Not all of this week’s ATP tennis bets will unfold at the Masters 1000 event in Monte Carlo.
Rolex sponsors the “Gem of the Mediterranian” on sun-soaked red clay with a payout of about $5.9 million in US dollars. That’s enticing enough to draw stars like Novak Djokovic, Alexander Zverev and Stefanos Tsitsipas.
In purse, tour points and stature, only the Grand Slams can top the appeal of a Masters 1000 tournament.
The 56-player field doesn’t leave much room for players outside the top 100, though. While the top players chase that big payday in Europe, the ATP Challenger Series draws feature up-and-comers and fading contenders alike.
It’s also a relatively new tennis bet in the Hawkeye State. The Iowa Racing and Gaming Commission (IRGC) added Challenger tennis matches as an approved wager on Jan. 28.
Sportsbooks and the sport of tennis have to keep a close eye on betting patterns and player performance at the Challenger level, however.
The catch-22 of tennis bets
Pro tennis isn’t for the faint of heart because of a catch-22: Players like Jack Draper of Great Britain and Quentin Halys of France need a support team to be great — but they have to be great in order to afford a support team.
Use this week as an example. Players left outside the gates of Monte Carlo had four Challenger tournaments to choose from. Keep in mind, the Challenger payouts listed at the ATP official website are total prize money — not just what the champions in singles and doubles take home:
- Sarasota, FL — $106,240 in total prize money
- Barletta, Italy — $49,735 (est. Euros to USD)
- Madrid, Spain — $49,735 (est. Euros to USD)
- and San Luis Potosi, Mexico — $53,120
Combined, the Challenger amounts add up to less than 5% of the Monte Carlo purse. Sponsorships and national governing bodies can help players build a ranking and scratch out a living.
But, unfortunately, a handful of lower-tier players find ways to profit beyond prize money. The International Tennis Integrity Agency (ITIA) steps in when they suspect gambling has influenced the outcome of a match.
Unchecked, corruption can creep in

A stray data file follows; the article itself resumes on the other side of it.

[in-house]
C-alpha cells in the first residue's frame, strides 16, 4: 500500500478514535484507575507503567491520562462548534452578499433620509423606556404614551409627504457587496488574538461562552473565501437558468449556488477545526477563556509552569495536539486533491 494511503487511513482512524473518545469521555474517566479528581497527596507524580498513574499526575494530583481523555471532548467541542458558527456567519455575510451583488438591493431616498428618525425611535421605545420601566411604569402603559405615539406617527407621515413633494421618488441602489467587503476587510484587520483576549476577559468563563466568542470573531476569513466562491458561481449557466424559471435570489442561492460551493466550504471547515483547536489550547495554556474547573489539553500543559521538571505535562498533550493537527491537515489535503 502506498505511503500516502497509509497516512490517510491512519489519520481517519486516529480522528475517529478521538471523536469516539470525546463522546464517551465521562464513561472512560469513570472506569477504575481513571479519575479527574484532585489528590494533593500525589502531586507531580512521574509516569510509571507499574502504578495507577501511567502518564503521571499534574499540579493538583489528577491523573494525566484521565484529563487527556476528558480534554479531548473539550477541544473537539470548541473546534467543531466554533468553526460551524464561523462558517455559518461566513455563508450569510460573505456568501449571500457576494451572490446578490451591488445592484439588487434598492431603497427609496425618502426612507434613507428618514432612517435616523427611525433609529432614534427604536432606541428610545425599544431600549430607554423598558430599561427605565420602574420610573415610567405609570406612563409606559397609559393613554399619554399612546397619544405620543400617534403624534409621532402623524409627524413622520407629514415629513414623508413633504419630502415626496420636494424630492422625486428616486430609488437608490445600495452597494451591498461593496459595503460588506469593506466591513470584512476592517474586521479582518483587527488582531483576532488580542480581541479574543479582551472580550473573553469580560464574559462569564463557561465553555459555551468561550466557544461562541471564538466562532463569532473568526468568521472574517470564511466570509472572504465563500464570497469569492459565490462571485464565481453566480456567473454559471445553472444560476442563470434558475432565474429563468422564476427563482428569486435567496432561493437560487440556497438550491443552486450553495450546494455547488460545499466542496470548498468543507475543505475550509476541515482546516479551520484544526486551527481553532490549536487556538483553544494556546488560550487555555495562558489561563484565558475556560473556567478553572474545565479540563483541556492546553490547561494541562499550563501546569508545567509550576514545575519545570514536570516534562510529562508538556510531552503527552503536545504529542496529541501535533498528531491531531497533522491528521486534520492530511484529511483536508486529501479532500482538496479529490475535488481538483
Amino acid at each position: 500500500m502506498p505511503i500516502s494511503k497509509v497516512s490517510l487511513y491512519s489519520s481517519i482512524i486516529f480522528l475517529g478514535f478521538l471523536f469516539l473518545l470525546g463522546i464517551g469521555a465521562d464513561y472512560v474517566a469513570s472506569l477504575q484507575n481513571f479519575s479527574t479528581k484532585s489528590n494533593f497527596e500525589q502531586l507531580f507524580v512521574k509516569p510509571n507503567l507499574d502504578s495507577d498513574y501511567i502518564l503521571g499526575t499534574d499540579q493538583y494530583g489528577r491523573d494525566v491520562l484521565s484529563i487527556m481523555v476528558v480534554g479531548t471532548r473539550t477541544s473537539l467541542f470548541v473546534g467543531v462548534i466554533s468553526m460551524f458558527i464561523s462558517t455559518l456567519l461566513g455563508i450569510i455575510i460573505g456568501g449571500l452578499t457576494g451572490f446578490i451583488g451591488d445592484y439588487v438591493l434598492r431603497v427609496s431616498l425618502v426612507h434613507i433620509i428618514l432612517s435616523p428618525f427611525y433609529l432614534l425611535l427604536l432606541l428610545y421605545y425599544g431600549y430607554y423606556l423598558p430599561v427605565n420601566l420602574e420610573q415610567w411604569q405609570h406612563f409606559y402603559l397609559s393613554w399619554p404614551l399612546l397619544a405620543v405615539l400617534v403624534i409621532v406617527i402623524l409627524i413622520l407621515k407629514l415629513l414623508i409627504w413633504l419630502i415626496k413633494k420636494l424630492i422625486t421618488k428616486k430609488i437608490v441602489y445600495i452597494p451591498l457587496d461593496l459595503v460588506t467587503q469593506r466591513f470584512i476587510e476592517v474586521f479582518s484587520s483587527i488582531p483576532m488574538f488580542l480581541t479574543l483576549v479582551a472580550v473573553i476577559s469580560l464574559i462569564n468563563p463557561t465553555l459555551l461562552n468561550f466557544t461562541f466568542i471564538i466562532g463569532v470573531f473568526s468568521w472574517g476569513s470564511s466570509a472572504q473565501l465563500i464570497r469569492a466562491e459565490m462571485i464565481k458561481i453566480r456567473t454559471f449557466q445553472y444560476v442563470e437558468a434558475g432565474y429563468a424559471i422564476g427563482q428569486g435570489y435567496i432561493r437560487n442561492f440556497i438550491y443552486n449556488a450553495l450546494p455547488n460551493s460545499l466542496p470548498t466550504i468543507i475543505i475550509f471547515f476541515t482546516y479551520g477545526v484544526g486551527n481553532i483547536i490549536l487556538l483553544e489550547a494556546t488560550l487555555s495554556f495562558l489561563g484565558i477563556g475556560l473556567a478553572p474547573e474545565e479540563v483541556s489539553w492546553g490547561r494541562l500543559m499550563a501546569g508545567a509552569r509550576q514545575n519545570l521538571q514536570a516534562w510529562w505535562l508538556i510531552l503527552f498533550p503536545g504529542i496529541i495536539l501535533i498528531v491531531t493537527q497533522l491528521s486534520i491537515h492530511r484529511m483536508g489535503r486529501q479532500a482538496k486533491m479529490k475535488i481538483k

“Tennis you can trust” is the tagline at the ITIA home page. It has drop-down menu options for both anti-corruption and anti-doping.
Just three weeks before the IRGC approved Challenger tennis bets for Iowa, the ITIA had to take steps to make sure those future Iowa bets would be safe.
- Nicolás Arreche of Argentina received a four-year ban and $8,000 fine from the ITIA on Jan. 6. He was found “guilty of breaches of the Tennis Anti-Corruption Program (TACP) rules.” Between 2017 and 2019, Arreche “contrived or attempted to contrive” match outcomes. Arreche also didn’t warn tennis investigators when he was approached about altering matches to secure winning bets. He peaked at No. 567 in the world
- A day later, Mauricio Echazu of Peru received a two-year ban. The No. 379 player in the world admitted to “having contrived or attempted to contrive the outcome of a tennis match and receiving money to impact the result of a match.” Like Arreche, Echazu can’t play in — or even attend — a sanctioned pro tennis tournament during the ban.
Altogether, the ITIA lists 59 people with suspensions due to corruption findings. And 33 of the players have lifetime bans.
The ITIA investigates when someone within the sport raises match-fixing concerns. The sports betting industry also alerts tennis officials if it spots unusual betting patterns.
Players, agents, coaches and officials have to make themselves available for interviews as part of any investigation.
Grand Slams aren’t immune to scandal. Paris investigators arrested Yana Sizikova (pictured) at the 2021 French Open. The 765th-ranked Russian may have fixed matches in September 2020.